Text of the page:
You may remember this infamous cake that nearly wrecked me. Well, despite my warnings, blog reader Julia, not only attempted it, but made it successfully! In my original post (following) I stated that I would send a prize to anyone who makes this and sends me a picture of it. Here is a lovely picture of her cake:
Great job Julia! Your cake is beautiful. And thank you so much for reading swellkid. I am sending you two prints from my swellkid collection.
M is for Modern and S is for Swell. I painted these in 2008 as part of a Retro Alphabet series. I hope you enjoy them!
If you are interested, the original post is below.
This cake is amazing. This cake is beautiful. It’s like eating sorbet, but light and fluffy, like a cloud. This cake will move people to sing your praises. People will talk about this cake for weeks afterward. This cake completely kicked my a**(as a teacher I have to bleep).
My best friend’s birthday was coming up and I happily volunteered to throw her a dinner party. As we were discussing the menu while flipping through magazines I came across this cake in Martha Stewart Living. “It’s perfect!” I exclaimed. A five layer, multicolored, meringue masterpiece. I skimmed the recipe, taking note of the ingredients and tools required. I was up to the challenge!
Here is the magazine picture from August MSL:
The cake requires 5 different fruit purees which can be made up to two days in advance. Each of the purees is then whisked in to meringue and frozen. The whole frozen concoction is then slathered in Seven Minute Frosting, a marshmallowy, glossy, meringue frosting.
The cake was to be served on Sunday so I decided to make the purees on Friday, the frozen meringue layers on Saturday, and frost the cake on Sunday morning. I was glad I took this approach considering this G** d**m thing took me the entire three days to create.
Friday. Puree number one: blueberries and blackberries. Puree two: papaya. Three: apricot. Four: strawberries and raspberries. Five: kiwi. Each puree is blended in the Cuisinart with lemon juice and then strained. Translation: you have to wash the d*** Cusinart in between every one, not to mention get all the seeds and c**p out of the strainer each time. Puree making time: two hours.
Saturday: You would think that you could make one giant batch of meringue and then divide it into 5 bowls. No. That would be too easy. Martha felt that the texture just wouldn’t be right unless you made a separate meringue for each of the 5 layers. I have heard people say that they think some of Martha’s recipes are purposely too complicated. As though she wants to somehow make us feel just the tiniest bit inferior. I never believed this until I attempted this cake. Needless to say I made 5 different d**n meringues. You have to beat the egg whites to frothy while heating sugar and water to 250 degrees, then add the sugar syrup to the egg whites in a slow, steady stream down the side of the mixing bowl. Then you have to beat the whole thing on high until it becomes thick and glossy. If you boil that sugar even two degrees too hot you end up with a hard, rock candy coating on the sides of the bowl that has to be chipped away before you can start all over. Once the meringue is made you can whisk in the fruit puree and pour it into the 8 inch springform pans that you have lined with parchment paper. Then it goes into the freezer for two hours. Of course you can’t really start on the next layer right away because you have to wait until the first layer is frozen before you can pour the next one on to it. I started drinking adult beverages pretty early on this day. Total active time: 3-4 hours.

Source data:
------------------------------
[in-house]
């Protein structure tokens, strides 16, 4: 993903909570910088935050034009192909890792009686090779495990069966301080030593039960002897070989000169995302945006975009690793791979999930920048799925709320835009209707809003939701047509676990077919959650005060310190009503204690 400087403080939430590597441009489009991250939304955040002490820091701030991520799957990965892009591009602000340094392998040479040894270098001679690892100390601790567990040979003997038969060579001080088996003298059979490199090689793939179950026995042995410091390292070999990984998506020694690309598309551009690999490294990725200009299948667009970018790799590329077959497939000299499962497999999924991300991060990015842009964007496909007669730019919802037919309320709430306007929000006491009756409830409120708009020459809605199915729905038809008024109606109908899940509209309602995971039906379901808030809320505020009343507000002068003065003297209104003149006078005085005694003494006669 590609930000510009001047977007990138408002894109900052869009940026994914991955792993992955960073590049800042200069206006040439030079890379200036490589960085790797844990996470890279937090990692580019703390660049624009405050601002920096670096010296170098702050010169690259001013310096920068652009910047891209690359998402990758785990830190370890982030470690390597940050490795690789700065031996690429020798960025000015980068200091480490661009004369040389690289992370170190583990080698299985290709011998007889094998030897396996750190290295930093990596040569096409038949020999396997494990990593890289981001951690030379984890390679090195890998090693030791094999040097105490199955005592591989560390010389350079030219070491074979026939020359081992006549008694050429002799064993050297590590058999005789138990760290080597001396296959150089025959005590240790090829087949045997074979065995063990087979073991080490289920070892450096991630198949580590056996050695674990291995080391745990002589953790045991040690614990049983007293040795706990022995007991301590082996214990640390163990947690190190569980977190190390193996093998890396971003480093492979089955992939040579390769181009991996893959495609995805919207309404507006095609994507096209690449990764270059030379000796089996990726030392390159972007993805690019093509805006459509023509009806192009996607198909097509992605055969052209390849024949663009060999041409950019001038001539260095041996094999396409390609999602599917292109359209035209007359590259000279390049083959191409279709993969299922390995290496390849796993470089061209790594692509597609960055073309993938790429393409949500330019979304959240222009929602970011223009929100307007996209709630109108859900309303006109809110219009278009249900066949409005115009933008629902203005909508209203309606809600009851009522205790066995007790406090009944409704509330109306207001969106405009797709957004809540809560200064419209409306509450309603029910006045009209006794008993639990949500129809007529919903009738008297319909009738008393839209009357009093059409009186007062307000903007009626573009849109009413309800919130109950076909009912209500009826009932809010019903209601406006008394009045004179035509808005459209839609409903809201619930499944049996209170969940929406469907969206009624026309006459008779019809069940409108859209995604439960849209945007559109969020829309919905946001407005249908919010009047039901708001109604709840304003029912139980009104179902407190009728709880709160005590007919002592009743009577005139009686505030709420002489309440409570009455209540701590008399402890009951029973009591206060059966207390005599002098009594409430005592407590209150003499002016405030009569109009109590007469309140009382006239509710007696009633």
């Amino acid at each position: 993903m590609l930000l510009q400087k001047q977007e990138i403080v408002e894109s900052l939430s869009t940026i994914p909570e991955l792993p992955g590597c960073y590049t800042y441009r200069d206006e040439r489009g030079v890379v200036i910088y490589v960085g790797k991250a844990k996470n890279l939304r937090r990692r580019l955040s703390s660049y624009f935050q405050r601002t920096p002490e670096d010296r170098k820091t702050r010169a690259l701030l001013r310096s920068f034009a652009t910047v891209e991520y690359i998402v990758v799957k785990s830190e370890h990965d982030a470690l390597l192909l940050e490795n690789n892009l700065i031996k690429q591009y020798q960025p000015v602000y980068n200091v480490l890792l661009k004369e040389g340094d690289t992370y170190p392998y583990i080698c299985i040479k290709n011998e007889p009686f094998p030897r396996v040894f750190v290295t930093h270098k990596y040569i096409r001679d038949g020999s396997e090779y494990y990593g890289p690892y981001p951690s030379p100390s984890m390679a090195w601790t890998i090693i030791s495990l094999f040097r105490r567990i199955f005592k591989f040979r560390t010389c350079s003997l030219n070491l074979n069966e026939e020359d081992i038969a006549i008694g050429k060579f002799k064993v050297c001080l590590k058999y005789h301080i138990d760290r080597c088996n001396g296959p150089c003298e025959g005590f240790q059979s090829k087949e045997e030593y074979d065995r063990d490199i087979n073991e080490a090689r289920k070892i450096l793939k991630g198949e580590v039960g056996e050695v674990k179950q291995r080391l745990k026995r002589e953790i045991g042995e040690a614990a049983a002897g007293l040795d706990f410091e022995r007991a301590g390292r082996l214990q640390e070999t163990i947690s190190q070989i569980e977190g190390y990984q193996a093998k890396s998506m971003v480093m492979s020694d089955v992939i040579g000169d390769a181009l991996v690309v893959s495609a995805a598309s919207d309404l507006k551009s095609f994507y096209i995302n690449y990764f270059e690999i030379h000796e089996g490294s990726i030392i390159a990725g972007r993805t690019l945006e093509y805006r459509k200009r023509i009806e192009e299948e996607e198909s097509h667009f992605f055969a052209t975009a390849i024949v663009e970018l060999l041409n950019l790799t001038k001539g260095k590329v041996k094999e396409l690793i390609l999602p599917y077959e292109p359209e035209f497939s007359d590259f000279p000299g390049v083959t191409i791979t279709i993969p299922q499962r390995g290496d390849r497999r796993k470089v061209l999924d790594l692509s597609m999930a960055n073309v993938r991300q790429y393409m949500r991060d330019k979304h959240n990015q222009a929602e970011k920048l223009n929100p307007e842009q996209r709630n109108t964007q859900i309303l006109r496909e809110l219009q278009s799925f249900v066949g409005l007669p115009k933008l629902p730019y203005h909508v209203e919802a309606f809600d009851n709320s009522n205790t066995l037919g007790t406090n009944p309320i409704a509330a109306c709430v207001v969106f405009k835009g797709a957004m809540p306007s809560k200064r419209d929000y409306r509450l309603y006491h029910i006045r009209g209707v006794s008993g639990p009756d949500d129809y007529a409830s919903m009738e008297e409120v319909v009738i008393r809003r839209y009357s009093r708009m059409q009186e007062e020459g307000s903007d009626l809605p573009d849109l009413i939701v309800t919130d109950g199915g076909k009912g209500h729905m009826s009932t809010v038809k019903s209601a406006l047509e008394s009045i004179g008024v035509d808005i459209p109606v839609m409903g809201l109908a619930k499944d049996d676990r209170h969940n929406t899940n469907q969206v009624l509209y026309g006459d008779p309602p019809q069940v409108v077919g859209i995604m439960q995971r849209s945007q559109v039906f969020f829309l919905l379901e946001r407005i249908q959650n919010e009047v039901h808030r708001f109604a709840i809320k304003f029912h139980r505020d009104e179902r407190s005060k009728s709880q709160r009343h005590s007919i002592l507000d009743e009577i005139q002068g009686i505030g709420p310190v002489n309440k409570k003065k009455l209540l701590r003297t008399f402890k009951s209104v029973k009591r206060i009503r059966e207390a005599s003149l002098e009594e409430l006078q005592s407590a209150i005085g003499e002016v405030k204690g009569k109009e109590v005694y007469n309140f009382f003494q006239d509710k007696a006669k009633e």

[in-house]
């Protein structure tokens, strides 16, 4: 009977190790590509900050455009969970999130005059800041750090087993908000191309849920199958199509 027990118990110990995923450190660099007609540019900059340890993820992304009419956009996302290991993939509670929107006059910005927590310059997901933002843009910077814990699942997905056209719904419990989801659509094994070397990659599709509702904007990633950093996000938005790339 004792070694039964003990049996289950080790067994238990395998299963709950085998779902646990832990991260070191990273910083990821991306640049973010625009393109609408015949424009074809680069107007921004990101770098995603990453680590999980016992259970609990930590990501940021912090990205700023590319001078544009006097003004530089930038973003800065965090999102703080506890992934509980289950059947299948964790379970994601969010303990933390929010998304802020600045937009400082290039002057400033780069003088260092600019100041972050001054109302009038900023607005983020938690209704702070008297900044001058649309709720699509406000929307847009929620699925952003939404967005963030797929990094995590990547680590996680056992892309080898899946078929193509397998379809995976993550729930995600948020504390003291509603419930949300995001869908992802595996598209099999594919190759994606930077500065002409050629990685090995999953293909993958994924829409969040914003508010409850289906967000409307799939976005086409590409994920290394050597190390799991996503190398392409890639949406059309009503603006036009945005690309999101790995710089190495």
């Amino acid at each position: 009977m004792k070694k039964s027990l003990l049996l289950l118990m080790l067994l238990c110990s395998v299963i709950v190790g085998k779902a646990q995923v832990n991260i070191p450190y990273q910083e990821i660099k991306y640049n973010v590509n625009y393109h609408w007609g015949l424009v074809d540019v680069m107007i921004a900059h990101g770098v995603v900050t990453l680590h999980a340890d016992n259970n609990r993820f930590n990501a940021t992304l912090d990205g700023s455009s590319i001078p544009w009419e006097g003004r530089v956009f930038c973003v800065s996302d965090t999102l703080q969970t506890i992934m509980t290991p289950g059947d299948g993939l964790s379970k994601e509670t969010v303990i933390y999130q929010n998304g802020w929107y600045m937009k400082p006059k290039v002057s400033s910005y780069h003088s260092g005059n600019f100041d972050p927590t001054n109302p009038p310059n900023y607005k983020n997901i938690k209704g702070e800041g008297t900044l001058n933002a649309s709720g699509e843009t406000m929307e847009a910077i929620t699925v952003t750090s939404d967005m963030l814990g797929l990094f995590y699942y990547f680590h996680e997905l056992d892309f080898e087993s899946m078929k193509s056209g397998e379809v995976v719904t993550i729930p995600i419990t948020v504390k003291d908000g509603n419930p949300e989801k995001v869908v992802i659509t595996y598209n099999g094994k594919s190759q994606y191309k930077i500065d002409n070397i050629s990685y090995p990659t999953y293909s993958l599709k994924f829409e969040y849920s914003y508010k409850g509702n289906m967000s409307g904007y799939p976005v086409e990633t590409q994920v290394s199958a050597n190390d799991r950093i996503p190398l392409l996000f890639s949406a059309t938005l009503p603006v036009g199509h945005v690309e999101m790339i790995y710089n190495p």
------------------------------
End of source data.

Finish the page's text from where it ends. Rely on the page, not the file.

Sunday: The layers are frozen, one pan has three layers, the other pan has two. Now I have to ease the pans off, peel off the parchment, and stack the two together to make one 5 layer stack. This part was the part I was most dreading. I imagined the whole thing sliding onto the floor and splattering the kitchen with kiwi meringue. Surprisingly this was one of the easiest parts of the process. The frozen layers released easily from the pan, the parchment peeled right off, and I was able to stack the cake onto its serving platter with ease.
The whole thing went into the freezer while I made the frosting. Seven minute frosting gets its name from the seven minutes it takes to beat the mixture to the correct glossy, stiff consistency. You start out the same as the other meringues: sugar/water/corn syrup heat to 23o degrees this time. Beat into a bowl of frothy egg whites with a little more sugar. The end product is not unlike marshmallow fluff. With the frosting made I got the cake out and began to slather it on. Wait a second….is this wrong? There are bits of the strawberry layer coming off into the frosting and marring the glossy-white perfection! And, hold on…this isn’t working…it’s not going to cover it. Are you kidding? This isn’t enough G** d**n f-ing seven minute frosting to cover the cake?! The recipe says it makes 4 cups, enough to frost a 5-layer, 8 inch cake. Well, it’s wrong. I had to put the cake back into the freezer, and go back and make a second batch of frosting. Once that was done, I quickly finished frosting the cake and stored it in the freezer for the party that night. Active time on day three: 2 hours
I brought the cake out – the requisite “oohs” and “ahhs” were uttered. I cut the cake, and there was that rainbow slice of perfection I had been fantasizing about. Everyone loved the cake. It looked great (I thought it looked better than it tasted) and a good time was had by all. The birthday girl loved it, and that’s what mattered. Although I will never, ever, EVER, make this cake again, I will never ever forget it. Here is a link to the actual recipe should you choose to ignore my warnings and try to make it yourself. If you do make one, take a picture and send it to me, and I will send you a surprise!